U.K. Authorities Start Tax Inquiries of Hedge Funds CQS, Cheyne Capital
U.K. tax authorities are conducting inquiries into London-based hedge funds CQS and Cheyne Capital Management.
HM Revenue & Customs is querying matters that relate to the country’s so-called salaried member legislation, according to regulatory filings. The law seeks to ensure that members of partnership structures who would normally be regarded as employees are treated as staff for tax purposes. Such structures are widely used by hedge funds and other financial firms.
“The assessments raised are protective in nature,” the firms both said in their filings with the U.K.’s Companies House, lodged by CQS earlier this month and Cheyne in January. “They set out sums HMRC consider may be due, rather than are actually due.”
In its filing, CQS said it was unable to estimate the financial effect of the inquiry. A spokesperson for the hedge fund declined to comment further, while an HMRC spokesperson also declined to comment.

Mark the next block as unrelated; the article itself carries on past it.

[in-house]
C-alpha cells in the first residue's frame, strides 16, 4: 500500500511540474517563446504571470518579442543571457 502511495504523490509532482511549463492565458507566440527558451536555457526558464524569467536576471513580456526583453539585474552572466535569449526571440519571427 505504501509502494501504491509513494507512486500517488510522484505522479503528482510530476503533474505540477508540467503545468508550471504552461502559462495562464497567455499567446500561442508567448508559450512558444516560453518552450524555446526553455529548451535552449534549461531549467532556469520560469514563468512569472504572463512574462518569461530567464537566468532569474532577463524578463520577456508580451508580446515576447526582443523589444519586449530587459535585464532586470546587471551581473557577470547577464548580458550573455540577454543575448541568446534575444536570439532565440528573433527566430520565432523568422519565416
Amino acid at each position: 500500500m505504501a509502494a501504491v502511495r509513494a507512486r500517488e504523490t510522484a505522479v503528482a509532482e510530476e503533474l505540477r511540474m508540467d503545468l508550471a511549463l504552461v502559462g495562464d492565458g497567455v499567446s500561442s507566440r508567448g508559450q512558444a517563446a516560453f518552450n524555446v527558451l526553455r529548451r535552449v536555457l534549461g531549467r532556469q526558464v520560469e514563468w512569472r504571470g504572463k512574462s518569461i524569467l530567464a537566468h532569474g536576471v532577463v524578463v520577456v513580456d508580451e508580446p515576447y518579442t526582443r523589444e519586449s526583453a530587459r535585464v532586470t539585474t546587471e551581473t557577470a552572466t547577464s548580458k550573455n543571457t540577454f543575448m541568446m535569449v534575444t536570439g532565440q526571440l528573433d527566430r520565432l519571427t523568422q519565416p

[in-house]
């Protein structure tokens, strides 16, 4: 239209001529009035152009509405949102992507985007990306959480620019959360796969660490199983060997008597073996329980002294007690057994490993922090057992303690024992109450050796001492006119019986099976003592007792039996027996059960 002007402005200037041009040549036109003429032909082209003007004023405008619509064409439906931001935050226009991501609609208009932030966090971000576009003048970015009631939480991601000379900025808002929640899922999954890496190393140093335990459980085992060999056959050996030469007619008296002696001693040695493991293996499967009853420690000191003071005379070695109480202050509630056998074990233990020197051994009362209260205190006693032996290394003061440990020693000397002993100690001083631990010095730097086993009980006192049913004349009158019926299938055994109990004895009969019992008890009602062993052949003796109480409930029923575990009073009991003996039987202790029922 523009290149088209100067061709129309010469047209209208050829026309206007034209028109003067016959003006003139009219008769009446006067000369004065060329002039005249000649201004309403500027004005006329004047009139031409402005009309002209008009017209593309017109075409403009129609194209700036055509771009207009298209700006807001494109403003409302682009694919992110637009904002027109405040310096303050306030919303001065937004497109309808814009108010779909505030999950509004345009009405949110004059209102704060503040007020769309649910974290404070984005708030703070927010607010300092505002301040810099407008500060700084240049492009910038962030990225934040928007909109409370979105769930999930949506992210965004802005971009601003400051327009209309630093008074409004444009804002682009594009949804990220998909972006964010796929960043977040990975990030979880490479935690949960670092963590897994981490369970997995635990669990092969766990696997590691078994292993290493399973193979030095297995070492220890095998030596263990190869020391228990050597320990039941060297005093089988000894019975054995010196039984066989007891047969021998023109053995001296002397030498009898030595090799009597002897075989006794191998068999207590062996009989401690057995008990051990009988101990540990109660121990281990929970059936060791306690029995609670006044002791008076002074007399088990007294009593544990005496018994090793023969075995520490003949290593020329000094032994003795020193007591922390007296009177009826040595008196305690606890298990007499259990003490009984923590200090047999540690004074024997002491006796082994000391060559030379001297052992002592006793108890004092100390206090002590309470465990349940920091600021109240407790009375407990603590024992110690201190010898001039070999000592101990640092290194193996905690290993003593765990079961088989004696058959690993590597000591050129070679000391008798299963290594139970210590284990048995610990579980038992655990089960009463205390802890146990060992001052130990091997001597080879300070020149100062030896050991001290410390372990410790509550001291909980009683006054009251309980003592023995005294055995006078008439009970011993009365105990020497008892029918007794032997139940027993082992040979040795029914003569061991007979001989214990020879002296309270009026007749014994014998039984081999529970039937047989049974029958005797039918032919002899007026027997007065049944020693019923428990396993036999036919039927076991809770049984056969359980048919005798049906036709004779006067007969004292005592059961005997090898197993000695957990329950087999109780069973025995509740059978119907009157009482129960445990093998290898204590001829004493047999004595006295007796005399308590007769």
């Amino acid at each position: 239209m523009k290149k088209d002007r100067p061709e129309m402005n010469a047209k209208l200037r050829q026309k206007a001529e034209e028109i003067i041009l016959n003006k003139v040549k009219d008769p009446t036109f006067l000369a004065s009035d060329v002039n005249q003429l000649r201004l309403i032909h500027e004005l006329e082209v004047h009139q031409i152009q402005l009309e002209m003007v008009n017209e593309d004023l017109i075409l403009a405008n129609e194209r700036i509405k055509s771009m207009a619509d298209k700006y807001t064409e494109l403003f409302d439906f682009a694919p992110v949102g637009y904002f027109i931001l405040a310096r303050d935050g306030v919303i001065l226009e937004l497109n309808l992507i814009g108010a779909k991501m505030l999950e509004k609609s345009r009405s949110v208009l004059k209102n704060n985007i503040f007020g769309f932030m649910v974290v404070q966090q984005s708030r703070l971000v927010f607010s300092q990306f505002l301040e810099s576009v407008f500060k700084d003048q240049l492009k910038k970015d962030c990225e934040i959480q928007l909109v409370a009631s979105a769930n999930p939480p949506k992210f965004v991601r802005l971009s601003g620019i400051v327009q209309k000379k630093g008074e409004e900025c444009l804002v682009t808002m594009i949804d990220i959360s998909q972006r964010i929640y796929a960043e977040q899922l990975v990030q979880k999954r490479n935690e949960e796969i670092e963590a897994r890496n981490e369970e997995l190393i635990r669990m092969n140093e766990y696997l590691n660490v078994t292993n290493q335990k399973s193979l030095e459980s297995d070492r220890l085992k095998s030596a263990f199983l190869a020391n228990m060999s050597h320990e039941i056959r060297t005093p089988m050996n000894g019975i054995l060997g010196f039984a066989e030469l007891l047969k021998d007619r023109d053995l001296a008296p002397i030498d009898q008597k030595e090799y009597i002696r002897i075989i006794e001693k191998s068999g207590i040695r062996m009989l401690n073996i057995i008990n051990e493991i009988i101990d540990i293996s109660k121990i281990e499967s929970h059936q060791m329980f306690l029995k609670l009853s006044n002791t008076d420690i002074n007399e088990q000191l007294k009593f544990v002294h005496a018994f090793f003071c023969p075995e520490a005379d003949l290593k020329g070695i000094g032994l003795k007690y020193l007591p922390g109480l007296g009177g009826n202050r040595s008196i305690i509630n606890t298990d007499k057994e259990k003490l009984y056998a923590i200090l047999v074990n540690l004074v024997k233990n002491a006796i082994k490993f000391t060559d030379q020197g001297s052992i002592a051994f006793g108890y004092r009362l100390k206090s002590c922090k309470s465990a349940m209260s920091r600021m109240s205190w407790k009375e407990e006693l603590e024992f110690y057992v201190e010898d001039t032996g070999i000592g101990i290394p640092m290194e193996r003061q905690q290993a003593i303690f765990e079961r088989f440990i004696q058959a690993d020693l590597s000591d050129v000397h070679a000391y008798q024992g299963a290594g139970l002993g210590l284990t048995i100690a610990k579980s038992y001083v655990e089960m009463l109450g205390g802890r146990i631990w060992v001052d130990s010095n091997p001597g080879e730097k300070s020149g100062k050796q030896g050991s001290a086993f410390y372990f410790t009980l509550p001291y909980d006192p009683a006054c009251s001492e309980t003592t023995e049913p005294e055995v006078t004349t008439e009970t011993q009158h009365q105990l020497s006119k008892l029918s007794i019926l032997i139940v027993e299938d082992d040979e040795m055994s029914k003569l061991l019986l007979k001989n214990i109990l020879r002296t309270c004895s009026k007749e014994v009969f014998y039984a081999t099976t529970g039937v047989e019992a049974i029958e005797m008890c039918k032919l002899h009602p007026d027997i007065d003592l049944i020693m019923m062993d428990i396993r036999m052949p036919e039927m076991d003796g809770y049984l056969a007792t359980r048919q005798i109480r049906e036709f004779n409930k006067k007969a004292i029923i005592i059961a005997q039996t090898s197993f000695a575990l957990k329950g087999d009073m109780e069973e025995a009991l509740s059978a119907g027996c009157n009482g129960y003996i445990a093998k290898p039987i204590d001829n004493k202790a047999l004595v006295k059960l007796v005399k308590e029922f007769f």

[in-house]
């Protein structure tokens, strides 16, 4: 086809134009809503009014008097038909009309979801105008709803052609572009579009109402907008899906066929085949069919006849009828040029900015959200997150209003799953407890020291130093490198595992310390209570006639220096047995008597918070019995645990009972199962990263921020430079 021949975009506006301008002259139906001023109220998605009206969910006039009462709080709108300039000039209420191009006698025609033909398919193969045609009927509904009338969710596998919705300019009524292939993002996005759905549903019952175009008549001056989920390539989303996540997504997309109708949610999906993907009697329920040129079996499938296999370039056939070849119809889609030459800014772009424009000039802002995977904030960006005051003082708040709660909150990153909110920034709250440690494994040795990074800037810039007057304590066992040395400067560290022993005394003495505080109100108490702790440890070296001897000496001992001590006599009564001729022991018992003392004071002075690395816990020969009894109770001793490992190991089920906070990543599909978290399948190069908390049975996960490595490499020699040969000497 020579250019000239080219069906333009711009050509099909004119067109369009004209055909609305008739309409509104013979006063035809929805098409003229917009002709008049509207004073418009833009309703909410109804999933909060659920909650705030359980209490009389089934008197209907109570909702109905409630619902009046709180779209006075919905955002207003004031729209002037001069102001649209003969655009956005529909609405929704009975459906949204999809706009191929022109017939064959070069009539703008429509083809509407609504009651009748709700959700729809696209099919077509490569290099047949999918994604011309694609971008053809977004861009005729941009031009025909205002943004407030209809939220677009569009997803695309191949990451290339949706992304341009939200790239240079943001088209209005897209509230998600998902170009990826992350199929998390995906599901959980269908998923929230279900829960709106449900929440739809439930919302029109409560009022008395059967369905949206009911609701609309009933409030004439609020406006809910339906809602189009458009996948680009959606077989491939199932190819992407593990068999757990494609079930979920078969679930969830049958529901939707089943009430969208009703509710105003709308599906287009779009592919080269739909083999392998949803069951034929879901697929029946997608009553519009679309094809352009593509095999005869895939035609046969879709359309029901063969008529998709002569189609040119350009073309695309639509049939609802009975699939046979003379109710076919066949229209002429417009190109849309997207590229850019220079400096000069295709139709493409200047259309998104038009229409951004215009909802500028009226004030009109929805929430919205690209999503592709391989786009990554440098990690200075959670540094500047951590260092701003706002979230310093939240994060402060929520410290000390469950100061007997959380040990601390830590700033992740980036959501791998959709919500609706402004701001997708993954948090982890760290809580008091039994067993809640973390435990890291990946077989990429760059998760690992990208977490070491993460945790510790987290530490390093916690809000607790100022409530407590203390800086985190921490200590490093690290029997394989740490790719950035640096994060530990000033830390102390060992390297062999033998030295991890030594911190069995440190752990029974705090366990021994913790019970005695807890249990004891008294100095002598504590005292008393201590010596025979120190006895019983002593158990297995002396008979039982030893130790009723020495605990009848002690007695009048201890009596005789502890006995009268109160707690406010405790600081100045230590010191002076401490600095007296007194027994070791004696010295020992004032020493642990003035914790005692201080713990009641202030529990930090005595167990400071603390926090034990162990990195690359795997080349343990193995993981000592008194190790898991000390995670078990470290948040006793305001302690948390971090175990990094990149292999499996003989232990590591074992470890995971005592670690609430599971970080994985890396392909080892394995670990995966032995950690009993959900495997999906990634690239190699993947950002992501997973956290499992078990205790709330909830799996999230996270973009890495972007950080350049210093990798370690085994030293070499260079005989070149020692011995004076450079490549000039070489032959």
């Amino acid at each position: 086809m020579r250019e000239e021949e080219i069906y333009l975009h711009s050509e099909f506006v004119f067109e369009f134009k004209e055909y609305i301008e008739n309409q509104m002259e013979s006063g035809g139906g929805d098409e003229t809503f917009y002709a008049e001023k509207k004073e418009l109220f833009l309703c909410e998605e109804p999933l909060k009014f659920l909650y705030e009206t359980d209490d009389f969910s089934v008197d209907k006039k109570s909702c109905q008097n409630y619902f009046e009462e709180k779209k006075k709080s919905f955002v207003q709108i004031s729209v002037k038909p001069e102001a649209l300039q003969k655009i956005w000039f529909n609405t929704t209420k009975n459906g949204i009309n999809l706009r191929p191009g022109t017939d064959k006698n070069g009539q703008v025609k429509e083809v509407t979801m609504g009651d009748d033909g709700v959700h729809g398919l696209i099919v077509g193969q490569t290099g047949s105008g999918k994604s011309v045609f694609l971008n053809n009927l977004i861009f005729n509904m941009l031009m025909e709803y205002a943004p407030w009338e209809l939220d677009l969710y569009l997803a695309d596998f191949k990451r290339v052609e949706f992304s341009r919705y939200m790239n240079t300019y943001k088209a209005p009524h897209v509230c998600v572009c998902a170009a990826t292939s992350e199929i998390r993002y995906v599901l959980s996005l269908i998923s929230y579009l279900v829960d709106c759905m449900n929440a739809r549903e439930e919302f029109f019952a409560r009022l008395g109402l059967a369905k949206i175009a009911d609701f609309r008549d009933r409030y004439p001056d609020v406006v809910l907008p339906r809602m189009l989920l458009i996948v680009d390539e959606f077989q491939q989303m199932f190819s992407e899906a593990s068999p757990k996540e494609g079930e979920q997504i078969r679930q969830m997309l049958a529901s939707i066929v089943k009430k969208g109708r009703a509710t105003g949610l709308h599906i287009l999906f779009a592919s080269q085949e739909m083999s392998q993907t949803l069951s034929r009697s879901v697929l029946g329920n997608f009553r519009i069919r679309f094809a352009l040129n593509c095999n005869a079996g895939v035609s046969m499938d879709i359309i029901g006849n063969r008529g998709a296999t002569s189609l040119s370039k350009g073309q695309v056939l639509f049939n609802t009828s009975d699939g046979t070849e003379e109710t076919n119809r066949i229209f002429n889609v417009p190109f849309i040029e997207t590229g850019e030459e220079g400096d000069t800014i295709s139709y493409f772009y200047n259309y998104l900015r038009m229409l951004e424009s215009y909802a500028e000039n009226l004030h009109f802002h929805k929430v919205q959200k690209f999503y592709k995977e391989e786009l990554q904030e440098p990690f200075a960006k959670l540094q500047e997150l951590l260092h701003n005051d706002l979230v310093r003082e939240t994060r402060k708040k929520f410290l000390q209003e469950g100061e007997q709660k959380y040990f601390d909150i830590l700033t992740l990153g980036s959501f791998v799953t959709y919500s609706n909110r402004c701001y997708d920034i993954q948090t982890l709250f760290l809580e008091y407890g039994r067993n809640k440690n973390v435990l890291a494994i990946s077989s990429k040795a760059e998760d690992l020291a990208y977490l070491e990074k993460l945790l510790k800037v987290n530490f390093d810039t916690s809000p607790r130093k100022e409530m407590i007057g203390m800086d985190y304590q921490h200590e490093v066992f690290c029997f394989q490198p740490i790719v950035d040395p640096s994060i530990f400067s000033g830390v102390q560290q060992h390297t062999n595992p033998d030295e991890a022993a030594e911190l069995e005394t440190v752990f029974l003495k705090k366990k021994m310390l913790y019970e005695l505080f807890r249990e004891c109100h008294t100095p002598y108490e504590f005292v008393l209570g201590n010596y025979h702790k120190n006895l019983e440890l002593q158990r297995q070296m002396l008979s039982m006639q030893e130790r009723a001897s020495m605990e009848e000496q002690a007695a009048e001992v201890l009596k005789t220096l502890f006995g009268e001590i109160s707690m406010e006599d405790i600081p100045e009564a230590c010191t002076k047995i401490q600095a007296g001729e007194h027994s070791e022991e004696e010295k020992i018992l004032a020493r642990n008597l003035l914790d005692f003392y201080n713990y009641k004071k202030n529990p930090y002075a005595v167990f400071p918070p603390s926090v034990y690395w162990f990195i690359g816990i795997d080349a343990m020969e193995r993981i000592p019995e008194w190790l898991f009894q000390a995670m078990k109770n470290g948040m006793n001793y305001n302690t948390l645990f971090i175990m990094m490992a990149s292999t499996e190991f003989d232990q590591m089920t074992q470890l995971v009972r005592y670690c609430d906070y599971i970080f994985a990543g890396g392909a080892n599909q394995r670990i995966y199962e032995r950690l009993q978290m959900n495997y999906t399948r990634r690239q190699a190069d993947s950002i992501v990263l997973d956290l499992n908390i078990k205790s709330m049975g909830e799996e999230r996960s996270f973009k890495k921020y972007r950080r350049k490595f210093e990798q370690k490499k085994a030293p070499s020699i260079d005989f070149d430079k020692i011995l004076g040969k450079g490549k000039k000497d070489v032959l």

Tax authorities have in recent years been stepping up scrutiny of U.K. asset managers established as limited liability partnerships, regarding their approach to the salaried member rules that were introduced in 2014.
“This relates to a routine check by HMRC around the tax classification of partners, which we understand is affecting many in the financial services industry,” said a spokesperson for Cheyne on Wednesday. “Cheyne and its advisers consider HMRC’s claim will be unsuccessful.”
Tax authorities across the globe have paid close attention to hedge funds and other sophisticated financial investors to ensure they are compliant. Earlier this month, Bloomberg reported that Jim Simons, the founder of quantitative hedge-fund manager Renaissance Technologies, and his colleagues will pay billions of dollars in back taxes, interest and penalties to resolve one of the biggest tax disputes in U.S. history.
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